Their jobs lost. Their shops looted. Forced to beg in order to eat. LGBT Nigerians are frustrated, depressed, and plunged into poverty by the violence surrounding their nation’s ongoing #EndSARS protests against police corruption and brutality.
By Mike Daemon
Names in this article have been changed to protect the identities of the persons whose stories have been shared.
LGBT Nigerians from across various states in Nigeria have spoken to the LGBTQ advocacy website NoStringsNG about how the incidents have affected them, and how they have been coping amidst continual police raids, looting, and destruction of private and government-owned properties nationwide by angry youths.
As an already vulnerable group, dealing with the realities in the past few weeks since the protests began has not been easy for members of the LGBT community.
Job lost; depression sets in
Kola, a 23-year old Lagos-based gay man, has lost his job. The #EndSARS violence has taken a toll on his mental health and triggered his depression, he said.
“I was working with SPAR in Lagos. I know how hard it was for me to get that job, but now I have lost it. I am not even sure I will be paid. In fact, I am not even expecting it. My rent is due. How will I even sustain myself? My goodness, I am just depressed and I have been crying non-stop since the whole issue. My depression is back I don’t know what to do, life is so hard I wish I was not in Nigeria,” he said.
Store looted; no money to pay back loan
Janet, a lesbian who recently started a small retail store in Oyigbo Port Harcourt, Rivers State, said she might not survive from the shock after realizing that her store was looted.
“It was just like magic. I have lost everything. They looted my store and shot a man in front of it. I started selling there last month with a 150,000 naira [US $395] loan I got from a microfinance bank. They will come for me, I know, and I may end up in jail. Who will help me?” she said.
Sewing machines stolen; forced to beg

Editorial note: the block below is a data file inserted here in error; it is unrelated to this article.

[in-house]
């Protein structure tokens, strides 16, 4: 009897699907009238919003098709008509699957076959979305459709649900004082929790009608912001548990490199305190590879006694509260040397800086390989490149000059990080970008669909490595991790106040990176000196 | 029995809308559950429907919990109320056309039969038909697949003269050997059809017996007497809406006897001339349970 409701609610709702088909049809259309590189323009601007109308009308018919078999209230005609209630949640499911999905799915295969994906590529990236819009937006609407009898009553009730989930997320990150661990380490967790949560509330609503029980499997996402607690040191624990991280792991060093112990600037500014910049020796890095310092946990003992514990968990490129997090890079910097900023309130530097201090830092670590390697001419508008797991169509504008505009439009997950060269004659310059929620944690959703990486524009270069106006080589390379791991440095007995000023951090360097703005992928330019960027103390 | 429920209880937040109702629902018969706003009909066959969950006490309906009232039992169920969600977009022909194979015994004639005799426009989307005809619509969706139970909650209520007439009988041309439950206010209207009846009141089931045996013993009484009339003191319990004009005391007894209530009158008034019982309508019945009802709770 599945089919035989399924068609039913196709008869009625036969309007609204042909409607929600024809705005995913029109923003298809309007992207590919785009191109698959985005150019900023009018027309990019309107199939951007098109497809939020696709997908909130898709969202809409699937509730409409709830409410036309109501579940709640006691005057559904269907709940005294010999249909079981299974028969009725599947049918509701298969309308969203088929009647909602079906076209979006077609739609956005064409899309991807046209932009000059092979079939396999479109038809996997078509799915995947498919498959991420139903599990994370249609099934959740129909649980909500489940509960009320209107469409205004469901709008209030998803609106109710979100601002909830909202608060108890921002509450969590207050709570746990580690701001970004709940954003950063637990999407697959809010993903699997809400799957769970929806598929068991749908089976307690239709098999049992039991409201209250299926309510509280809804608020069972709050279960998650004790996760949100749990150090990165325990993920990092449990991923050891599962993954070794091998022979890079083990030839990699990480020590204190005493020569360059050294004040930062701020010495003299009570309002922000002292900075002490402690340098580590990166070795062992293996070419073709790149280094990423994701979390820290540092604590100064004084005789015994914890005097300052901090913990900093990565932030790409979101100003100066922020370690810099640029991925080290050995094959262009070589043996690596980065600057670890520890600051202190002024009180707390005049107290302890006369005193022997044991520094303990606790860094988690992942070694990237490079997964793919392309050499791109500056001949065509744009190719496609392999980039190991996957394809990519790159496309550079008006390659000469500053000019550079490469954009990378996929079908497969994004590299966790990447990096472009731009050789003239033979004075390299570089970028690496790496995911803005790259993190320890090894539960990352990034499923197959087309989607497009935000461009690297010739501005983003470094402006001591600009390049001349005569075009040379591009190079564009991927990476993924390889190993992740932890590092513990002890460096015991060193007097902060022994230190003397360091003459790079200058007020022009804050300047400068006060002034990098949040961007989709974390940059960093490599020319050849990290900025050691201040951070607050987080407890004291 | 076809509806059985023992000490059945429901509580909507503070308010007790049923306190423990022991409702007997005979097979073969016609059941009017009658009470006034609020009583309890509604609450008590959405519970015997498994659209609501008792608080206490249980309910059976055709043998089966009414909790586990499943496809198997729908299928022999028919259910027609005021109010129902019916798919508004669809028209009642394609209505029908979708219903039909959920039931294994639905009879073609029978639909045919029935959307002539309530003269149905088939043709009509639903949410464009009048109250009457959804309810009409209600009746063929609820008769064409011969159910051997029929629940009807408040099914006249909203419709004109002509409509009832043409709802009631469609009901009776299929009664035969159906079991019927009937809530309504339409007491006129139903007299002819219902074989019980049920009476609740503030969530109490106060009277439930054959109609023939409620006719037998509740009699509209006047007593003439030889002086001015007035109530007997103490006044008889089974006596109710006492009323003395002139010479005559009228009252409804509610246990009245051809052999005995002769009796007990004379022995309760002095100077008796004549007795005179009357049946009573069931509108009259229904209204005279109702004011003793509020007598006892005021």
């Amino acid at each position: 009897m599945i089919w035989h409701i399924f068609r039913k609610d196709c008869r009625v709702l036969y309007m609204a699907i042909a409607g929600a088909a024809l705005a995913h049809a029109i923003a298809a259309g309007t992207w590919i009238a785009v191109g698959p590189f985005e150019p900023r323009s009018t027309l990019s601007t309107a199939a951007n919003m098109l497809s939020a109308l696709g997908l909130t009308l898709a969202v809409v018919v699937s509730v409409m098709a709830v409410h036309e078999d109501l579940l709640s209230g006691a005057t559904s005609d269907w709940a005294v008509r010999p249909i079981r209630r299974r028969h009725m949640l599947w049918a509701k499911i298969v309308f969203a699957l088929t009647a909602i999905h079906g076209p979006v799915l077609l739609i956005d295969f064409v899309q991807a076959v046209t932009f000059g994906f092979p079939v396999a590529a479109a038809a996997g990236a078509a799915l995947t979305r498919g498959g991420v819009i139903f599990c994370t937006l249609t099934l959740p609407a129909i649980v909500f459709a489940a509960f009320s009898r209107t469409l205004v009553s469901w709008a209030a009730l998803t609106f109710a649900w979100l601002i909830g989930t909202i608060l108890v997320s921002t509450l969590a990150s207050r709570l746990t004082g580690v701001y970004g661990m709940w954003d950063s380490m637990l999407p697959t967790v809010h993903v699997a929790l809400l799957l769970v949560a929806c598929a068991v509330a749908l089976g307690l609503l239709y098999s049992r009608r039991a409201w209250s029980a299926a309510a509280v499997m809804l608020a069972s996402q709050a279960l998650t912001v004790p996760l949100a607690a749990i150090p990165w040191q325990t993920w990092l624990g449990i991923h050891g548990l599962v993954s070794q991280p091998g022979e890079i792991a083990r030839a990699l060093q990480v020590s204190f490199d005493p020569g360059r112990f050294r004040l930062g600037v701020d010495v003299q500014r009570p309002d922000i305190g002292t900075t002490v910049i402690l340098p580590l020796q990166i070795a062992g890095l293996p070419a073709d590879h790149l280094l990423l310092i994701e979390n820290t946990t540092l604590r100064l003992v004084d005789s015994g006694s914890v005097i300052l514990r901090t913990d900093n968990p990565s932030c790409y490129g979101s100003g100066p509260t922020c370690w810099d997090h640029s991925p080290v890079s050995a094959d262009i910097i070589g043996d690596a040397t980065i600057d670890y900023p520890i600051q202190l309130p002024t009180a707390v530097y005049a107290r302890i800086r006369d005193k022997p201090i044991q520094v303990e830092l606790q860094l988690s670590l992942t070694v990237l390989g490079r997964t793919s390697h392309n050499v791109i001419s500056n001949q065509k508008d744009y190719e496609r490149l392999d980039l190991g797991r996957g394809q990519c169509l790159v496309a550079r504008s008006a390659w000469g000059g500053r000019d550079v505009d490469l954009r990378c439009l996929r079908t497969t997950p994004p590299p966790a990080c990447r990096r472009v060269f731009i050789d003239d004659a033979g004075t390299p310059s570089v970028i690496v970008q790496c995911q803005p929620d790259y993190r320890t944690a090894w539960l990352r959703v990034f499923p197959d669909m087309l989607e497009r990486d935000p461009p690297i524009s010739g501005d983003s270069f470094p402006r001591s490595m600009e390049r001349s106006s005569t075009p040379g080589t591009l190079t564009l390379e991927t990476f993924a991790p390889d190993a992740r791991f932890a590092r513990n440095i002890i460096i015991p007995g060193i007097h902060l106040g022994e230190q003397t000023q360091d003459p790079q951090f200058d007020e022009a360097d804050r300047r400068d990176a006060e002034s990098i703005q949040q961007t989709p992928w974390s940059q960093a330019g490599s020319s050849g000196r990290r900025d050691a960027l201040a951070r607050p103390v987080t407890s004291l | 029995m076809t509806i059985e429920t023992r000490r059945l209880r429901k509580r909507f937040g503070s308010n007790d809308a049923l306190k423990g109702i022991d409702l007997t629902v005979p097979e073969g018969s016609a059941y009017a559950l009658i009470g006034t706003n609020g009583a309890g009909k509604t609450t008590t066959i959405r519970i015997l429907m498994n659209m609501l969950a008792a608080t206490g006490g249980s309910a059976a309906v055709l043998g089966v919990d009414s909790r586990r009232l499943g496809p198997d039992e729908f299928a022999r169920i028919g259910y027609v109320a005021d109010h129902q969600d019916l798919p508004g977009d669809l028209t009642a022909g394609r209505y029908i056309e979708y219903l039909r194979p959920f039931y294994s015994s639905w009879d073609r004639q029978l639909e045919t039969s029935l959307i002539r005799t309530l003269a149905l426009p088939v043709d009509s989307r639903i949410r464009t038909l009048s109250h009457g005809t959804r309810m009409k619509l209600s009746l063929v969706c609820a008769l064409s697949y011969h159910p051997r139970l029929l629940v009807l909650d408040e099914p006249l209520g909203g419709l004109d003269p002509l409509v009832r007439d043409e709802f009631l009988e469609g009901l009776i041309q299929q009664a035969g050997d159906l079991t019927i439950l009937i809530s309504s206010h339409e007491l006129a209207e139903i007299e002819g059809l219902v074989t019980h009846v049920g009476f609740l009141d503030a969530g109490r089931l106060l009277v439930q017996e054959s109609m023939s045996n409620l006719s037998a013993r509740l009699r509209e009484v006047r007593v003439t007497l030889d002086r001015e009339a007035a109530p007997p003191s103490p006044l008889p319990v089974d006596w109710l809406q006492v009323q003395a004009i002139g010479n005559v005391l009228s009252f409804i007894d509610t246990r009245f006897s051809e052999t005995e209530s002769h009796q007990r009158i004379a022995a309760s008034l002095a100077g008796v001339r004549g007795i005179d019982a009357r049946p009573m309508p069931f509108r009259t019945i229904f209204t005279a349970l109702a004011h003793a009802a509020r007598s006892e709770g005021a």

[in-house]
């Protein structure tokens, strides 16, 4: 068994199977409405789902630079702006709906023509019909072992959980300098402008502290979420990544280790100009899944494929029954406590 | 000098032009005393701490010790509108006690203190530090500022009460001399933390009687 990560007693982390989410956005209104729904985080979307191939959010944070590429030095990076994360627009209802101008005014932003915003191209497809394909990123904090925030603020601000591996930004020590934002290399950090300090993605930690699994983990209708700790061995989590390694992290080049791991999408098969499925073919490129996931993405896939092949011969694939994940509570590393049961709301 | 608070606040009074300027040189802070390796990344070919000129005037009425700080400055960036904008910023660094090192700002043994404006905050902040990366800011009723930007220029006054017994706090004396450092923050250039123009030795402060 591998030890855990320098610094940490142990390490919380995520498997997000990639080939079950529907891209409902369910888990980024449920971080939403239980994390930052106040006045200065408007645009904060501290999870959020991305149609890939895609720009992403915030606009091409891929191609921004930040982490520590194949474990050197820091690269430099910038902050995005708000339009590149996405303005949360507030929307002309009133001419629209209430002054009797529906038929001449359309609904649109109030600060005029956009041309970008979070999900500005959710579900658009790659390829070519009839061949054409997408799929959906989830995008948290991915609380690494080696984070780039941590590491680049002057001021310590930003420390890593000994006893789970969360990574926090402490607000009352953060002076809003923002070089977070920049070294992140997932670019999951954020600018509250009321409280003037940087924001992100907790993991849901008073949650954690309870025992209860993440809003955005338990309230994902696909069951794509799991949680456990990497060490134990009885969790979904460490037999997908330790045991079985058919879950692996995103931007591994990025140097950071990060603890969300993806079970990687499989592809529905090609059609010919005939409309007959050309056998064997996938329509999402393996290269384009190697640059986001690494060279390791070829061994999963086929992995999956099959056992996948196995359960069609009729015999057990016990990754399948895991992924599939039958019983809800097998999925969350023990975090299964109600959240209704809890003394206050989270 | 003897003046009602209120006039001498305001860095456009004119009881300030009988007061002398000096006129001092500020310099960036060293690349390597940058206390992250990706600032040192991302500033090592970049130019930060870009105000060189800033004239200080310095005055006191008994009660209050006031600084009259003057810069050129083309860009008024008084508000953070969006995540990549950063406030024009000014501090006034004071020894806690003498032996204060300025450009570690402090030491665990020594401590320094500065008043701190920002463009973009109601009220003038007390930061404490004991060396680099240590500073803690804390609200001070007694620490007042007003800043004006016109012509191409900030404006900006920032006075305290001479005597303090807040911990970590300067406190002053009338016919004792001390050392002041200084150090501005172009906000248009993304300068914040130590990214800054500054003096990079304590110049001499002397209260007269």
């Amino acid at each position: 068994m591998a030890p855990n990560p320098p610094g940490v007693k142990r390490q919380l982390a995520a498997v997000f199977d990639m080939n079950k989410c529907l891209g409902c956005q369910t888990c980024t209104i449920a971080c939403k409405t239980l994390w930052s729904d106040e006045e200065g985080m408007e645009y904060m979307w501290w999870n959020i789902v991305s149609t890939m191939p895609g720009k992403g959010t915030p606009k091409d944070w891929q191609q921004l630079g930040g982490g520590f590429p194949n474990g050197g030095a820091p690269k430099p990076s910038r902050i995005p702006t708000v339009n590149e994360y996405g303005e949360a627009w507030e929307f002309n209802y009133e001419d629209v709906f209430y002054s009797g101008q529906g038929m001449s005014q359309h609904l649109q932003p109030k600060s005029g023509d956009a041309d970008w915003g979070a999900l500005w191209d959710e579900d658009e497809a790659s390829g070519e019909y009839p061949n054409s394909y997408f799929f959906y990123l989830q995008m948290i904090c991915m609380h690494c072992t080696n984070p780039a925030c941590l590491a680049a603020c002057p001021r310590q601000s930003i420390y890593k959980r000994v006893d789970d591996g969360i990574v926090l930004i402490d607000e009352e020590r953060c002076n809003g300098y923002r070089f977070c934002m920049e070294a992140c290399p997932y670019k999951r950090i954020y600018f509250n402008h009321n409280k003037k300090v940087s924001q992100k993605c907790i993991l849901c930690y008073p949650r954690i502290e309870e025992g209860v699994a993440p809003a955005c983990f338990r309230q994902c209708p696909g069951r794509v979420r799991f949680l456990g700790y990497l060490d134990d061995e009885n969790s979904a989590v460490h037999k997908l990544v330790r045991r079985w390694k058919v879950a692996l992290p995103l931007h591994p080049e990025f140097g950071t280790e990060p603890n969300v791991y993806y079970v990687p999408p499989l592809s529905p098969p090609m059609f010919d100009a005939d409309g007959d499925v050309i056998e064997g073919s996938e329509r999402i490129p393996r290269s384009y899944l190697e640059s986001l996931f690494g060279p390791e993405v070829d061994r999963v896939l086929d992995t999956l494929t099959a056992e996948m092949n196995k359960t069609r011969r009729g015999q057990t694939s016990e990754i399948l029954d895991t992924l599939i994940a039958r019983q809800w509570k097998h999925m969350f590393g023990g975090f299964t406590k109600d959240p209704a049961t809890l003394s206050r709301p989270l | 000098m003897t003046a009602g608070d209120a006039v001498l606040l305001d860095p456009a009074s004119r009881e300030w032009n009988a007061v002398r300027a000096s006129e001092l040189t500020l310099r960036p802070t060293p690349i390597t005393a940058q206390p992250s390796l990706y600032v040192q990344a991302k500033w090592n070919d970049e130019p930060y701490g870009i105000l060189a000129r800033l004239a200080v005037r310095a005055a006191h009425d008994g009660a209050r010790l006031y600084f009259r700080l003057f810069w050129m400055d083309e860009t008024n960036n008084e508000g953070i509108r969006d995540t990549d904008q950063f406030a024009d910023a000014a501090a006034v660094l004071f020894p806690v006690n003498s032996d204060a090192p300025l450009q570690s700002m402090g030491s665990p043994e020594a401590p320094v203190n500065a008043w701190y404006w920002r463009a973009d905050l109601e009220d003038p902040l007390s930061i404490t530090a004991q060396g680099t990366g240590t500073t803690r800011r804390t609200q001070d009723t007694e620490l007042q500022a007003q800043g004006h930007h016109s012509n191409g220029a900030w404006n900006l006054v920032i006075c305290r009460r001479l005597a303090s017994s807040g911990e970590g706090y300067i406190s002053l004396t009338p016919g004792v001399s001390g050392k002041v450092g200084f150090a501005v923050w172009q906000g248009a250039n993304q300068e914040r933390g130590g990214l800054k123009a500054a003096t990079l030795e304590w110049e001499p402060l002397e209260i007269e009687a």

Confidence, a young trans woman living in Aba, Abia State, said the protests have shattered her dreams of becoming an independent fashion designer.
“This whole thing has affected me so badly. I just started my own fashion business, but my store was broken into. The looters carted away my sewing machines. Those machines are so expensive; I might not be able to get them again. I need help; even getting food is now a real challenge for me these past few days. I just beg to survive now,” she said.
Those are a few of the reports that NoStringsNG has received in the past weeks since the protests began.
Mike Daemon, founder of NoStringsNG, said:
“We want to do more than just reporting about these issues. Our plan is to support as many as we can, but as a small group with limited resources, we might not be able to do it alone which is why we are seeking support from generous individuals or even groups who wish to help.
“To enable us to do this, we have set up a fundraiser in collaboration with our longtime partner, the Saint Paul’s Foundation for International Reconciliation, a U.S-based charity.
“The organization will serve as a fiscal host through which we will receive all donations. All funds donated to us will go to supporting members of our community who have been hit hard as a result of the crisis.”
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